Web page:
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No water, no hope: Tunisian villages struggle in drought’s grip

No water, no hope: Tunisian villages struggle in drought’s grip

No water, no hope: Tunisian villages struggle in drought’s grip

No water, no hope: Tunisian villages struggle in drought’s grip

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  • Tunisian villages have been facing drought for the fourth year.
  • Residents have no access to clean drinking water.
  • Residents demand support from the government.
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Ounissa Mazhoud, a villager from Uruguay, attaches two empty jerry cans on a donkey and carefully makes her way down a rough slope in the direction of the final water source in the area.

The nation in North Africa is experiencing its biggest water shortage in years as it enters its fourth year of drought.

Mazhoud wakes up every morning thinking about finding water, just like other women in the isolated community of Ouled Omar, 180 kilometers (110 miles) southwest of Tunis, the capital.

“We are the living dead…forgotten by everyone,” declared Mazhoud, 57, a native of one of the most fruitful regions in the past, famed for its Aleppo trees and wheat fields.

She declared, “We have no roads, no water, no aid, no decent housing, and we own nothing.” The nearest water source, she added, is a river that is a strenuous hour’s walk away.

As a result of working from dawn till nightfall to provide water for their families, she claimed that “our backs, heads, and knees hurt.”

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According to World Bank projections, the Middle East and North Africa region will experience less water scarcity by 2030, with an annual average of 500 cubic meters per person.

The World Resources Institute ranks Tunisia as the 33rd most water-stressed nation, while the country’s per capita water use has decreased to 450 cubic meters.

Despite the recent light rains, official statistics reveal that its dams, which are the main source of water for farming and drinking, are only 22% full.

There are currently about twenty abandoned dams, most of them in the driest part of the south.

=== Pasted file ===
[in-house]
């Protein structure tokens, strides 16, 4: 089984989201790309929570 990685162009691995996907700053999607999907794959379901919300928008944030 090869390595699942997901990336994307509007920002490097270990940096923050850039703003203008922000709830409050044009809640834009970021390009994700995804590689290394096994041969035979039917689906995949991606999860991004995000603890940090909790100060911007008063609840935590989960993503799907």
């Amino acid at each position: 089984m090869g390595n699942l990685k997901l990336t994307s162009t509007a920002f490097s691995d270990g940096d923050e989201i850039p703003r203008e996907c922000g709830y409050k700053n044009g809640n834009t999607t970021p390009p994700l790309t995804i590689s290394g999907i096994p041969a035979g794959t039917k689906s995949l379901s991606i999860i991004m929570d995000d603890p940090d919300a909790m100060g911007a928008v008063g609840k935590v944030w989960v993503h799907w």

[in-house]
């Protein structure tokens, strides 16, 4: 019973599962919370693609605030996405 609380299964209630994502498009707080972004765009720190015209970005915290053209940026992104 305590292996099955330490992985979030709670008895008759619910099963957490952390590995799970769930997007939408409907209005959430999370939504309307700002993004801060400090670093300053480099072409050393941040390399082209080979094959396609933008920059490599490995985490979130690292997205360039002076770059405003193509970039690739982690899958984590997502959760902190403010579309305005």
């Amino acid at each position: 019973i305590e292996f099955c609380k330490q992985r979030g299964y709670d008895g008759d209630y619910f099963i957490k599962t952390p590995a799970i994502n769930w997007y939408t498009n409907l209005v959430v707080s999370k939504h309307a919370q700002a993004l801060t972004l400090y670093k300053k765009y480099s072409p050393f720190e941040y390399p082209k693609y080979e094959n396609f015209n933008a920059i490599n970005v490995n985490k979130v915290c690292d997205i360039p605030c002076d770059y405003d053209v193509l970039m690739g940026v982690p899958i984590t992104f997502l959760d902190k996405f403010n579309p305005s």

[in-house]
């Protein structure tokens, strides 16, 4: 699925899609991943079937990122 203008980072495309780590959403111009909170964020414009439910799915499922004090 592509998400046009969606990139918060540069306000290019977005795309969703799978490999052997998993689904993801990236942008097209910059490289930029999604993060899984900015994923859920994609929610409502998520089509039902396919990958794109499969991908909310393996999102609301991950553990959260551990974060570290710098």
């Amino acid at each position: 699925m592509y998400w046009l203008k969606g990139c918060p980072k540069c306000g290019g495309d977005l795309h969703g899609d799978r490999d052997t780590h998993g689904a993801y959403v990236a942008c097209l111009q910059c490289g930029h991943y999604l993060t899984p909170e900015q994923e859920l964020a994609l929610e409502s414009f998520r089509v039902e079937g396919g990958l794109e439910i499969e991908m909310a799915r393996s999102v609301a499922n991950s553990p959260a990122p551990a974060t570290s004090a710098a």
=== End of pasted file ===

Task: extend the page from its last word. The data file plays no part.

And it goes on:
Water rationing was implemented by Tunisian authorities in the spring of last year to restrict home use, especially in large cities.

However, the problem is far more pressing in isolated communities where cattle and vital agricultural are impacted by water scarcity.

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Mahmoud Mazhoud, Ounissa’s 65-year-old husband, stated that his town can no longer sustain livestock, so he had to sell half of his herd of cows to make ends meet for the remaining animals.

Twenty-two households share the one spring left in Ouled Omar.

They claim that although it produces just roughly 10 liters (2.6 gallons) of water daily in total, it is unfit for human consumption.

A thirty-year-old stockbreeder named Ramzi Sebtaoui drives his family’s water supply, which is located in the city of

Maktar, about twenty kilometers away, every day.

“Two or three years ago, the situation was much better, with many natural sources of water that we could use for livestock,” he said.

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“Today, due to climate change and other factors, almost all sources have dried up, and the roads are destroyed.”

Residents of Ouled Omar trekked nearly 50 kilometers to Siliana last week to demonstrate outside governorate headquarters. They were seeking access to potable water and a paved road.

According to international news agency, Houda Mazhoud, a researcher who has spent years fighting for Ouled Omar’s access to clean water, “they don’t have a source of drinking water, not even taps.”

“As a result, they use a natural source. But with climate change, it’s starting to disappear.”

Residents claim that the village’s solitary route is dilapidated and hasn’t been paved in decades, which only serves to heighten their sense of loneliness.

A few villagers have felt pressured to relocate overseas or to cities.

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According to the Tunisian Forum for Economic and Social Rights, some 300,000 of Tunisia’s 12 million residents do not have access to clean drinking water in their houses.

Djamila Mazhoud, 60, Ounissa’s relative, claimed her two children and son had all moved away in quest of better opportunities.

“We educated our children so that when we grow old, they take care of us, but they couldn’t,” she said.

“People are either unemployed or eaten by the fish in the sea,” she continued, referring to the prevalent term used to describe migrants who try the perilous sea journeys to reach Europe.

According to Djamila, entire families have already left the village.

She explained, saying, “Their houses remain empty,” that old people feel compelled to follow their sons and daughters.

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“Can an 80-year-old go to the river to get water?“

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